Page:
Objective

The title of this article is a pun intended to question if, from a Data Management perspective, the vocabulary should only refer to Data Elements (DE), or if there is in fact an overlooked information category of Business Elements (BE). During Data Lineage projects there comes a time when the question is asked what are you tracking? In fact, this question equally applies to the broader data management space, although more often than not it is initially asked as part of a reactionary data lineage driven effort.

This article covers the various types of information used during the Data Management process, and how the information can be used to meet Data Management needs. Regulators commonly ask Financial Institutions (FI) for Data Lineage based on Critical Data Elements (CDEs). Because of the way the question is asked the organization assumes they must track at that level. Instead they should accept the regulator request as the “What” is being asked of them and define “How” in a way that best meets their needs for sound data management.

To achieve this the article steps back and defines the Information Landscape building blocks necessary to support data in an organization, after which the “Data Framework” and “Data Management Practice” can be executed leveraging these foundational information constructs.

Starting with the Data Element (DE)

Most people are familiar with a generic meaning of “Data Element”, for those that are not here is a stock definition from an ISO Metadata repository standard (ISO11179):

A Data Element is a unit of data that is considered in context to be indivisible. (ISO 11179-1:2015)

It is fair to say that there are many definitions for Data Elements available and this one is specific to a Metadata context, and there isn’t a single “right” answer, overall we hope not too many disagree with this definition. This definition indicates that a Data Element (DE) is a specification of data that can be inspected, and as such if it is in a different location and has different sets of permissible values it would be a different Data Element. To make this more tangible below are some examples of related, but different, data elements:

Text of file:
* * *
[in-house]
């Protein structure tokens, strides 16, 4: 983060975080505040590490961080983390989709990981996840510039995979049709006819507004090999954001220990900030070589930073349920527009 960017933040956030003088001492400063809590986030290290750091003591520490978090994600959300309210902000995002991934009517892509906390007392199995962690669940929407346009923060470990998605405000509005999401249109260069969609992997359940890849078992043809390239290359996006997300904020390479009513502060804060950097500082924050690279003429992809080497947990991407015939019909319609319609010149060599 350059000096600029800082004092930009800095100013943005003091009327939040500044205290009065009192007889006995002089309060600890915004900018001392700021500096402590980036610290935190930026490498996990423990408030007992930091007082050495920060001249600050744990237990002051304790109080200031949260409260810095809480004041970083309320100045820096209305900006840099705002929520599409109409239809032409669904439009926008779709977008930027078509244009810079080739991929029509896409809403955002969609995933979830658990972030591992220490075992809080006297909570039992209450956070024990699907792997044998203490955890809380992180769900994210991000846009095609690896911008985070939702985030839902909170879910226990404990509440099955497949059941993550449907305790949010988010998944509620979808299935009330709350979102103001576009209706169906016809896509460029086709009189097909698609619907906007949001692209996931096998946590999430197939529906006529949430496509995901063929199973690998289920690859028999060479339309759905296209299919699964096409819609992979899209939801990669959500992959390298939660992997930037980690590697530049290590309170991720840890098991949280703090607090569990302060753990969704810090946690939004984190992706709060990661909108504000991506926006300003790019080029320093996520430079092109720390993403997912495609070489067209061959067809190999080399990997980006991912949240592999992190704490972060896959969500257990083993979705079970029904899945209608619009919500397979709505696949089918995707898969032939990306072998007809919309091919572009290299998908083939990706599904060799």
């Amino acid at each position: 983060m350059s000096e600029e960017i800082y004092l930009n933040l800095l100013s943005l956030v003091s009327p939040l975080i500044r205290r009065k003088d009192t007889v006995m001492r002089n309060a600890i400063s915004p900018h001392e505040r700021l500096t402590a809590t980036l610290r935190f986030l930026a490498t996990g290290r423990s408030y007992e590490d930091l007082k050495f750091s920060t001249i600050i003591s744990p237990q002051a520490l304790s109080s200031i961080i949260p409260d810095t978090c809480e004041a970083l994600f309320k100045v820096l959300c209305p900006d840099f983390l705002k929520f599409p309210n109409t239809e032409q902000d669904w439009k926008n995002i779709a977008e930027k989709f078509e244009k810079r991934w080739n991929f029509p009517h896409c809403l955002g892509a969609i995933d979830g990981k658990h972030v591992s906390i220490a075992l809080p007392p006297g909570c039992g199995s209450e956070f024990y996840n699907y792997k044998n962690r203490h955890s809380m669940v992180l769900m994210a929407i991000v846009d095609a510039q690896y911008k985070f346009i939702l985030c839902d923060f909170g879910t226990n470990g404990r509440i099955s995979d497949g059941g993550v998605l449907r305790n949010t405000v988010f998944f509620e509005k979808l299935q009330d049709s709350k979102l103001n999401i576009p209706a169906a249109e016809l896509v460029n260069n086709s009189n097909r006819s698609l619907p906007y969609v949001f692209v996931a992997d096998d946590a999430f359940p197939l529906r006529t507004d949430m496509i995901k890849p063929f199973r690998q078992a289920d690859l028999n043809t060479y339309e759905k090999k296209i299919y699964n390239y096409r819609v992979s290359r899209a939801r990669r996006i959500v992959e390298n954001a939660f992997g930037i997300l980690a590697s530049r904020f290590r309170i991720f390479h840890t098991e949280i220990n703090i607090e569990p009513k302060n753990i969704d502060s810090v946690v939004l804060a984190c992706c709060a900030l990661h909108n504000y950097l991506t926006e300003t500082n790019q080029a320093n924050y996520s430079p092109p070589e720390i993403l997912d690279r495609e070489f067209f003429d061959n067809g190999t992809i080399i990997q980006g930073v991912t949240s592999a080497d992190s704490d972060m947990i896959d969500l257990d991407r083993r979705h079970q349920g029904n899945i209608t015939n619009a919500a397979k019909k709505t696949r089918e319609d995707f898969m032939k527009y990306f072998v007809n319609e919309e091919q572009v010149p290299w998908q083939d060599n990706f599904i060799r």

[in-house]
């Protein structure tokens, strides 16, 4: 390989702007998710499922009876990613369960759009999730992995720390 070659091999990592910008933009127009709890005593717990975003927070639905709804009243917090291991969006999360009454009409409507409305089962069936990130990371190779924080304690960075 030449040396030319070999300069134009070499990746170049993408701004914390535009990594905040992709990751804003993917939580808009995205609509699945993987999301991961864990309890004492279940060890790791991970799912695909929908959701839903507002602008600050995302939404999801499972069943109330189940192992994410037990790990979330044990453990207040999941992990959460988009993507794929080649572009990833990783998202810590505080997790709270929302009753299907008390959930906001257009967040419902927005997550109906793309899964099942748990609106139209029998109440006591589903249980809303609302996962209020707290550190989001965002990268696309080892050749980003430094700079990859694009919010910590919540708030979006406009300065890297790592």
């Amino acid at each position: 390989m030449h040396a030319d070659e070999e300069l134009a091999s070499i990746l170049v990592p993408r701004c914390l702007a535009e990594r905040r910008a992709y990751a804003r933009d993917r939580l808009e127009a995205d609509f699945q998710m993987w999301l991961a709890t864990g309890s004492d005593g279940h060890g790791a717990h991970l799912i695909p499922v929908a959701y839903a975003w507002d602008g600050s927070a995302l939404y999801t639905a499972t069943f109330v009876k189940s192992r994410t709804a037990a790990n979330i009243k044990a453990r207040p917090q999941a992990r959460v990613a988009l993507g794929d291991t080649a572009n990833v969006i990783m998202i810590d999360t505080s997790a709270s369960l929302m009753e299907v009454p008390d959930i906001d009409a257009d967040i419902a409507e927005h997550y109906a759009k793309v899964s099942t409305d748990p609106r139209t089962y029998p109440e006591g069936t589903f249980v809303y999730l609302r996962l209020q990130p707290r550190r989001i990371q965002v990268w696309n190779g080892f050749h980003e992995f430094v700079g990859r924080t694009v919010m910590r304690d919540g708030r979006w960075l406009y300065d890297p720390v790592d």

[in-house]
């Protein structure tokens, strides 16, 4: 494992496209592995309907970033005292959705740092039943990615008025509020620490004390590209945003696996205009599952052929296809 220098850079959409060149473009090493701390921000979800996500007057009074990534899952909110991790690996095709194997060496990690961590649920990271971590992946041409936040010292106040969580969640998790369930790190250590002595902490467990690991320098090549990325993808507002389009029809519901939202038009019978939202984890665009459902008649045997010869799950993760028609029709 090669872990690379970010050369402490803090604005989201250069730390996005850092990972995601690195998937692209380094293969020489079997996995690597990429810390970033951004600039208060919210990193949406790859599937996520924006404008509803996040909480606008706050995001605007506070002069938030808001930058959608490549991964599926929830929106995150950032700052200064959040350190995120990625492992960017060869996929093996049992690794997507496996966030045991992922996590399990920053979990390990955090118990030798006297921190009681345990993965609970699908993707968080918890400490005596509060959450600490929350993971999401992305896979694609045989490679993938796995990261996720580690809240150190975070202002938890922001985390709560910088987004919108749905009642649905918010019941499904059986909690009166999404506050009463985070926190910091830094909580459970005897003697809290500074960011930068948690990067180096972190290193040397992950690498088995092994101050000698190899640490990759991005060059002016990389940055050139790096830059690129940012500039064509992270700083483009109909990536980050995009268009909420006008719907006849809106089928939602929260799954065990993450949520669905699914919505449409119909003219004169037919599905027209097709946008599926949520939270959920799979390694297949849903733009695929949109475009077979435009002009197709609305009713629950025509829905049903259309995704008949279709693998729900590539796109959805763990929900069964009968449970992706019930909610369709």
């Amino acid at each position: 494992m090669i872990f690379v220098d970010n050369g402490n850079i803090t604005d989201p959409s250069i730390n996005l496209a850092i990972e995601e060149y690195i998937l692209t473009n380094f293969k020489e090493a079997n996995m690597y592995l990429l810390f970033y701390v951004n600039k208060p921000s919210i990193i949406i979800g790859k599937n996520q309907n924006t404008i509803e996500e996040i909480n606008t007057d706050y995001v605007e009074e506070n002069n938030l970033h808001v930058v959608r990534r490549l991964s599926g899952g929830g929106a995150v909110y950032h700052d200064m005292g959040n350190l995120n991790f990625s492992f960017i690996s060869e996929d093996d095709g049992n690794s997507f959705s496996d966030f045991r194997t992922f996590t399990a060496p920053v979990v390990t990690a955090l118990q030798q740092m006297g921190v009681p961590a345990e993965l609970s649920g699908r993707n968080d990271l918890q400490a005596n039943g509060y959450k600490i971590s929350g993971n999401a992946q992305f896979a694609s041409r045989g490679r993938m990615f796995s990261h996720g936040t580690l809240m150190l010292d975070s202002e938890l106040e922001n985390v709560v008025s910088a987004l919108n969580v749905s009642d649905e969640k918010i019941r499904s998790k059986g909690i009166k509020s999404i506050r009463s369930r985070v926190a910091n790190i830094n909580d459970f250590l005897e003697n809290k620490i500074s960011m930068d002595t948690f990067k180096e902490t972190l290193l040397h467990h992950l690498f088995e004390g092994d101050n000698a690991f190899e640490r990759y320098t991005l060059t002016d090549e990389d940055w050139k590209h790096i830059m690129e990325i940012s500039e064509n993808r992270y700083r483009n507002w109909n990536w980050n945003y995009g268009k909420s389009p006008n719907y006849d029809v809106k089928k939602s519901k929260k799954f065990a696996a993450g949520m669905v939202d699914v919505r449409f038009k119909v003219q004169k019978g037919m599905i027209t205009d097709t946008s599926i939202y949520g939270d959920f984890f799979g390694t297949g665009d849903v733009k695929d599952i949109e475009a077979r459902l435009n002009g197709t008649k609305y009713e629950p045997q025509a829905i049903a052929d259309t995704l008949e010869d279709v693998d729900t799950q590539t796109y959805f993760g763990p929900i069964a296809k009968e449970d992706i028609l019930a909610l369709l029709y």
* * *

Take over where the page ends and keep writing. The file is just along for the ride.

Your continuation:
While these are two distinct data elements they clearly represent the same concept with different identification, representation, and permissible values. It naturally leads one to the question – is there language to represent this concept? The good news is that ISO11179 does have a term to represent the concept.

A Data Element Concept is a concept that can be represented in the form of a data element, described independently of any particular representation. ISO11179-1

While the term “Data Element Concept” sounds geeky it does appear to cover the missing concept.

Now this is where real world practicalities with Data Management start to come into play as we need to build up a communication and deployment plan to integrate Data Management into the organization. We need a term that resonates with the business (aka the people that do not normally think of data first) and allows us to separate out the responsibility and accountability without our message being dismissed as “techno gobbledygook” and not applicable to them.

Reference point: Unfortunately in todays world terms are often used imprecisely by technology firms, and their intended use vs the the way it is commonly referred to is often blurred. Unfortunately this is also seems to be the case when talking about CDE (Critical Data Element’s) in the Finance world. So it seems fitting to refer to some external documentation to ensure everything is understood. The BIS team produces an initial document covering “Key Data Elements” (September 2015) , the third release “Critical Data Element’s” was in June 2017 The Bank for International Settlements OICV-IOSCO